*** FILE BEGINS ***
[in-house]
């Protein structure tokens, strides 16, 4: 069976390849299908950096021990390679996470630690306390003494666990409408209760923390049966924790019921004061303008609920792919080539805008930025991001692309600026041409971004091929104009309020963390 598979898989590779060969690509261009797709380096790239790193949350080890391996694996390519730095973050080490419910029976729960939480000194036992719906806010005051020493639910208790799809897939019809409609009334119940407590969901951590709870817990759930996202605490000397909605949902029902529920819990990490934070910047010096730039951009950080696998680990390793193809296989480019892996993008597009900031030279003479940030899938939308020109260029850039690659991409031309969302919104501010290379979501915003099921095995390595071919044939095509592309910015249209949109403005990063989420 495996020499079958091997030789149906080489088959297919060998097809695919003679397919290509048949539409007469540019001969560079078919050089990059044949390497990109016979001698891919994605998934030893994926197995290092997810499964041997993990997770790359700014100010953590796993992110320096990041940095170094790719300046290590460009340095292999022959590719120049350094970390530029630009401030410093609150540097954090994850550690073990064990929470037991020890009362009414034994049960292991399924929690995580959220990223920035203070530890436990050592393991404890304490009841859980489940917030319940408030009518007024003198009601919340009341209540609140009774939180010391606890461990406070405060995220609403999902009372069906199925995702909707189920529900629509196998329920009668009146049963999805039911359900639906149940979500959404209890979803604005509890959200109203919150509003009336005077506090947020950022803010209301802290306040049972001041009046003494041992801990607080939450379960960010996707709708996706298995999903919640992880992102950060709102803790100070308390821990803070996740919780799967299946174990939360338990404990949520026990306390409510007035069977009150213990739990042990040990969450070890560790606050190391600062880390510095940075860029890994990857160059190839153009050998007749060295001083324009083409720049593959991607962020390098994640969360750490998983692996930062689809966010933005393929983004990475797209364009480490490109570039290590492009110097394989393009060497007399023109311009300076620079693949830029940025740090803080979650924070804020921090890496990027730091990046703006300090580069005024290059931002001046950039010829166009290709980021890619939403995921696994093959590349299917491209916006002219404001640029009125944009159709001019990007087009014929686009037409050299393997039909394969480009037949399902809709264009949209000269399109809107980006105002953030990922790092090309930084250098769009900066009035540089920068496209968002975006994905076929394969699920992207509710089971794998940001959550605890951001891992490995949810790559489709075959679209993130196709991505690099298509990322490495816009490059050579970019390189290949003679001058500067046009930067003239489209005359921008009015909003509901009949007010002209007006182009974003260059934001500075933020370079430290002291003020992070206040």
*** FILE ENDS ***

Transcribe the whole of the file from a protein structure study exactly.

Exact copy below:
[in-house]
């Protein structure tokens, strides 16, 4: 069976390849299908950096021990390679996470630690306390003494666990409408209760923390049966924790019921004061303008609920792919080539805008930025991001692309600026041409971004091929104009309020963390 598979898989590779060969690509261009797709380096790239790193949350080890391996694996390519730095973050080490419910029976729960939480000194036992719906806010005051020493639910208790799809897939019809409609009334119940407590969901951590709870817990759930996202605490000397909605949902029902529920819990990490934070910047010096730039951009950080696998680990390793193809296989480019892996993008597009900031030279003479940030899938939308020109260029850039690659991409031309969302919104501010290379979501915003099921095995390595071919044939095509592309910015249209949109403005990063989420 495996020499079958091997030789149906080489088959297919060998097809695919003679397919290509048949539409007469540019001969560079078919050089990059044949390497990109016979001698891919994605998934030893994926197995290092997810499964041997993990997770790359700014100010953590796993992110320096990041940095170094790719300046290590460009340095292999022959590719120049350094970390530029630009401030410093609150540097954090994850550690073990064990929470037991020890009362009414034994049960292991399924929690995580959220990223920035203070530890436990050592393991404890304490009841859980489940917030319940408030009518007024003198009601919340009341209540609140009774939180010391606890461990406070405060995220609403999902009372069906199925995702909707189920529900629509196998329920009668009146049963999805039911359900639906149940979500959404209890979803604005509890959200109203919150509003009336005077506090947020950022803010209301802290306040049972001041009046003494041992801990607080939450379960960010996707709708996706298995999903919640992880992102950060709102803790100070308390821990803070996740919780799967299946174990939360338990404990949520026990306390409510007035069977009150213990739990042990040990969450070890560790606050190391600062880390510095940075860029890994990857160059190839153009050998007749060295001083324009083409720049593959991607962020390098994640969360750490998983692996930062689809966010933005393929983004990475797209364009480490490109570039290590492009110097394989393009060497007399023109311009300076620079693949830029940025740090803080979650924070804020921090890496990027730091990046703006300090580069005024290059931002001046950039010829166009290709980021890619939403995921696994093959590349299917491209916006002219404001640029009125944009159709001019990007087009014929686009037409050299393997039909394969480009037949399902809709264009949209000269399109809107980006105002953030990922790092090309930084250098769009900066009035540089920068496209968002975006994905076929394969699920992207509710089971794998940001959550605890951001891992490995949810790559489709075959679209993130196709991505690099298509990322490495816009490059050579970019390189290949003679001058500067046009930067003239489209005359921008009015909003509901009949007010002209007006182009974003260059934001500075933020370079430290002291003020992070206040």